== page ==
Subnational regulators face a number of significant challenges as they seek to regulate climate change.
In the wake of President Donald J. Trump’s decision to withdraw the United States from the Paris Climate Change Agreement, a coalition of states and cities have committed to implementing the agreement even in the absence of federal involvement.
President Trump argued that the Paris Agreement disadvantaged “the United States to the exclusive benefit of other countries” and would leave American taxpayers to shoulder much of the burden. As a result, President Trump has declared that his Administration would pursue negotiations to create a new climate deal “on terms that are fair to the United States, its businesses, its workers, its people, its taxpayers.” He also decried potential losses in manufacturing jobs, which he said could lead to “further decimation of vital American industries on which countless communities rely.”
But California Governor Jerry Brown (D) declared that the President’s decision was “totally wrong” and that California would “resist” the President’s “misguided and insane course of action.” Los Angeles Mayor Eric Garcetti (D) echoed his state’s governor. He reportedly stated his intent to send a message to the rest of the world that Americans would continue to support the agreement, and declared that “Trump’s move is going to have unintended consequences of us all doing the opposite of what the President wants.” And New York City Mayor Bill de Blasio (D) likewise committed to “honor the goals of the Paris agreement…so our city can remain a home for generations to come.”
In response to the President’s decision to withdraw from the Paris Agreement, Brown and former New York City Mayor Michael Bloomberg launched America’s Pledge, an initiative to “aggregate and quantify the actions of states, cities and businesses” that have pledged to “drive down their greenhouse gas emissions consistent with the goals of the Paris Agreement.” And in June 2017, Bloomberg submitted a declaration to United Nations officials, entitled “We Are Still In,” signaling the intent of many American subnational governments to continue to support the Paris Agreement.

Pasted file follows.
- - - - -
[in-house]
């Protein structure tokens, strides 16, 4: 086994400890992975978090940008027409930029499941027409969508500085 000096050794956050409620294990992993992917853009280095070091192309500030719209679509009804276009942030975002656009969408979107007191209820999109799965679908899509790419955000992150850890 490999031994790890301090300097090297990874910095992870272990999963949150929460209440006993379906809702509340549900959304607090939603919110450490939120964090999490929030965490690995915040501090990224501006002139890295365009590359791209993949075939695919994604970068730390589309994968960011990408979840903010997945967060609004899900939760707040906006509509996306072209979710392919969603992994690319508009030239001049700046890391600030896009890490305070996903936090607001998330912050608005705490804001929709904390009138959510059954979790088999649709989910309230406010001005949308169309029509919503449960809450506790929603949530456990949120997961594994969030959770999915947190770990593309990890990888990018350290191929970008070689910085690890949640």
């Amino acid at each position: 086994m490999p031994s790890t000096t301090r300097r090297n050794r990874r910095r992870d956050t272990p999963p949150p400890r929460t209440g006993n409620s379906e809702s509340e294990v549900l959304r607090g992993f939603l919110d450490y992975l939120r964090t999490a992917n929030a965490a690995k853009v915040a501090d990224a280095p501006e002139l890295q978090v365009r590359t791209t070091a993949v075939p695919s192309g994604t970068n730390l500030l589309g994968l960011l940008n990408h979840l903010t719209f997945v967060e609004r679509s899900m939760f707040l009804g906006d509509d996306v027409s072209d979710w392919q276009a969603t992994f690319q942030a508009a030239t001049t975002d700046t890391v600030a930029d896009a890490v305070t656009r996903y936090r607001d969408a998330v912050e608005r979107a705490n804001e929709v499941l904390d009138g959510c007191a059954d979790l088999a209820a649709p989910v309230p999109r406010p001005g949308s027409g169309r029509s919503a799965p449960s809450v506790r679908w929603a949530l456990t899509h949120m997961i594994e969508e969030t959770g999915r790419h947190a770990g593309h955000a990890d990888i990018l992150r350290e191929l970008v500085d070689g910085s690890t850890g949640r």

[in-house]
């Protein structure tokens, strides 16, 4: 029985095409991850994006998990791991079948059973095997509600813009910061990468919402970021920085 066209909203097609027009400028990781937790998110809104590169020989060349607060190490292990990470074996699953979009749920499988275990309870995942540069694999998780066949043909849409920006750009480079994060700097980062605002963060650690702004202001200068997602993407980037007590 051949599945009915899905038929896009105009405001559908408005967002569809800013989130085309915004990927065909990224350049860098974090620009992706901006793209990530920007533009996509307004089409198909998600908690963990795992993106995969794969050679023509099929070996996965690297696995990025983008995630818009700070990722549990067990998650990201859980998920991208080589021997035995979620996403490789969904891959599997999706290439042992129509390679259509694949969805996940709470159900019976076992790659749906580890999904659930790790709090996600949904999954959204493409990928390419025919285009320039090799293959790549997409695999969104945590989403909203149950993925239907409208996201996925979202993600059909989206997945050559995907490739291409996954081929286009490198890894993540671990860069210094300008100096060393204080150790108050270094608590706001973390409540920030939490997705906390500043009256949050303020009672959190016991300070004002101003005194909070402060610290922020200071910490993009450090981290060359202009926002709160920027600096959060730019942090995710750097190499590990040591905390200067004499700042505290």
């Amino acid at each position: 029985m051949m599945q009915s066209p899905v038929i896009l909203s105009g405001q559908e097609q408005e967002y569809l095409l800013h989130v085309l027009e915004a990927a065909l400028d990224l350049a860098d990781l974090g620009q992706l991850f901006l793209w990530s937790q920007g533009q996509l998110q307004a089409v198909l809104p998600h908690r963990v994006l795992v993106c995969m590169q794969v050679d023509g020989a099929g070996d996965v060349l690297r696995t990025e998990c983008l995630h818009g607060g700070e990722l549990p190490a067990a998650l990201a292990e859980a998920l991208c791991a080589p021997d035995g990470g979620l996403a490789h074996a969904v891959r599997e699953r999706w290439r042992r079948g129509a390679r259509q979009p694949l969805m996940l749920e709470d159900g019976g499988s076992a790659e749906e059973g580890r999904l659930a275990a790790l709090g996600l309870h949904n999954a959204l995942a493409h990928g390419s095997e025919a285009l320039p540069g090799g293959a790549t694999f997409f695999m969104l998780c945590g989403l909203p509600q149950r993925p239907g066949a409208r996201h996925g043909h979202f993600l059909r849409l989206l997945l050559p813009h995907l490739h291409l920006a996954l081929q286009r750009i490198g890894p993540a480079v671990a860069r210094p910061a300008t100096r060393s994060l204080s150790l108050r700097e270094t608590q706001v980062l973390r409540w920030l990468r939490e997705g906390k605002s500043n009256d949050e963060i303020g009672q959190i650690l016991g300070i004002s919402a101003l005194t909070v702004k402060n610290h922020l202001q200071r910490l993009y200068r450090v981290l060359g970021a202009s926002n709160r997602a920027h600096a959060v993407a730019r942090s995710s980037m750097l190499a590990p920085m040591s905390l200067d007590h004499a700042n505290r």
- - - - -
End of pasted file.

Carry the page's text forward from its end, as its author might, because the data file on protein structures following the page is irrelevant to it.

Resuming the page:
Against this backdrop, this series in The Regulatory Review examines the obstacles faced by states and local governments in their quest to regulate climate change. In their initial essay, professors Cary Coglianese and Shana Starobin draw attention to several legal risks that subnational governments run when they seek to regulate climate change. Coglianese, a professor at the University of Pennsylvania Law School and director of the Penn Program on Regulation, and Starobin, a professor at Bowdoin College, point to the failure of an effort by the government of Albuquerque, New Mexico to impose more energy efficient building codes, which a court blocked after industry successfully challenged the standards as federally preempted.
In response, Craig Segall and David Hults, both attorneys at the California Air Resources Board (CARB) writing in their personal capacities, laud subnational governments’ efforts to regulate climate change. Segall and Hults contend that states like California can create climate policies—promoting everything from renewable energy to more efficient cars—that “can spread” and that doing so will “create the political, legal, and economic pressure for larger change.” But Coglianese and Starobin conclude that, ultimately, Segall and Hults merely advance hopeful “rhetoric extolling the virtues” of subnational regulation and fail to grapple with the significant legal hurdles that subnational governments actually face.